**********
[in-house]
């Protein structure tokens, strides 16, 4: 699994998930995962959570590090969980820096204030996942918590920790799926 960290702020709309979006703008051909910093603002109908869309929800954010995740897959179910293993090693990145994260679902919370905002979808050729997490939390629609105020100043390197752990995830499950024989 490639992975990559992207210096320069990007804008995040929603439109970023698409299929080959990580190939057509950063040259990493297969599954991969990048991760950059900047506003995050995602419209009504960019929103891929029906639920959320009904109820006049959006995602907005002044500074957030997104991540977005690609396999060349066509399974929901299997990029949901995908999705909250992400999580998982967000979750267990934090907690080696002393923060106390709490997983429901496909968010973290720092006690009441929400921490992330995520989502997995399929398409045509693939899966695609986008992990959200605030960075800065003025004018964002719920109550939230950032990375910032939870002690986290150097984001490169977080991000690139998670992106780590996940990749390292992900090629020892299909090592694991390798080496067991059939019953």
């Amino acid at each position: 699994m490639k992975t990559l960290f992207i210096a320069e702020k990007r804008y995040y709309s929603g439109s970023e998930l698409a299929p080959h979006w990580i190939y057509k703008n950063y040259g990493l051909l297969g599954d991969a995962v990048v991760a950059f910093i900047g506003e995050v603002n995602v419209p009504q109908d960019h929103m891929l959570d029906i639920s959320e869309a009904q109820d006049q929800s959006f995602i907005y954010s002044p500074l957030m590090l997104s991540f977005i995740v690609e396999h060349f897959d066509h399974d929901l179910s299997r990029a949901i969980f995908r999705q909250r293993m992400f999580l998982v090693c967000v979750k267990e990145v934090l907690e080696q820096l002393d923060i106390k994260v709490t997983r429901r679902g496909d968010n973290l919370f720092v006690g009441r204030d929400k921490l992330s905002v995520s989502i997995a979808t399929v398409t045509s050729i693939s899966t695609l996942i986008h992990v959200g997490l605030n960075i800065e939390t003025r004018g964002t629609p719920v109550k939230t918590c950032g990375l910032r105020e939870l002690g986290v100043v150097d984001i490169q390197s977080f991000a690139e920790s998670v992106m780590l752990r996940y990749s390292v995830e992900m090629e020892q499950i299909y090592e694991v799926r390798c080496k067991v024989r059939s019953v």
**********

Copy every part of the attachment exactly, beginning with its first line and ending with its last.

[in-house]
């Protein structure tokens, strides 16, 4: 699994998930995962959570590090969980820096204030996942918590920790799926 960290702020709309979006703008051909910093603002109908869309929800954010995740897959179910293993090693990145994260679902919370905002979808050729997490939390629609105020100043390197752990995830499950024989 490639992975990559992207210096320069990007804008995040929603439109970023698409299929080959990580190939057509950063040259990493297969599954991969990048991760950059900047506003995050995602419209009504960019929103891929029906639920959320009904109820006049959006995602907005002044500074957030997104991540977005690609396999060349066509399974929901299997990029949901995908999705909250992400999580998982967000979750267990934090907690080696002393923060106390709490997983429901496909968010973290720092006690009441929400921490992330995520989502997995399929398409045509693939899966695609986008992990959200605030960075800065003025004018964002719920109550939230950032990375910032939870002690986290150097984001490169977080991000690139998670992106780590996940990749390292992900090629020892299909090592694991390798080496067991059939019953």
């Amino acid at each position: 699994m490639k992975t990559l960290f992207i210096a320069e702020k990007r804008y995040y709309s929603g439109s970023e998930l698409a299929p080959h979006w990580i190939y057509k703008n950063y040259g990493l051909l297969g599954d991969a995962v990048v991760a950059f910093i900047g506003e995050v603002n995602v419209p009504q109908d960019h929103m891929l959570d029906i639920s959320e869309a009904q109820d006049q929800s959006f995602i907005y954010s002044p500074l957030m590090l997104s991540f977005i995740v690609e396999h060349f897959d066509h399974d929901l179910s299997r990029a949901i969980f995908r999705q909250r293993m992400f999580l998982v090693c967000v979750k267990e990145v934090l907690e080696q820096l002393d923060i106390k994260v709490t997983r429901r679902g496909d968010n973290l919370f720092v006690g009441r204030d929400k921490l992330s905002v995520s989502i997995a979808t399929v398409t045509s050729i693939s899966t695609l996942i986008h992990v959200g997490l605030n960075i800065e939390t003025r004018g964002t629609p719920v109550k939230t918590c950032g990375l910032r105020e939870l002690g986290v100043v150097d984001i490169q390197s977080f991000a690139e920790s998670v992106m780590l752990r996940y990749s390292v995830e992900m090629e020892q499950i299909y090592e694991v799926r390798c080496k067991v024989r059939s019953v």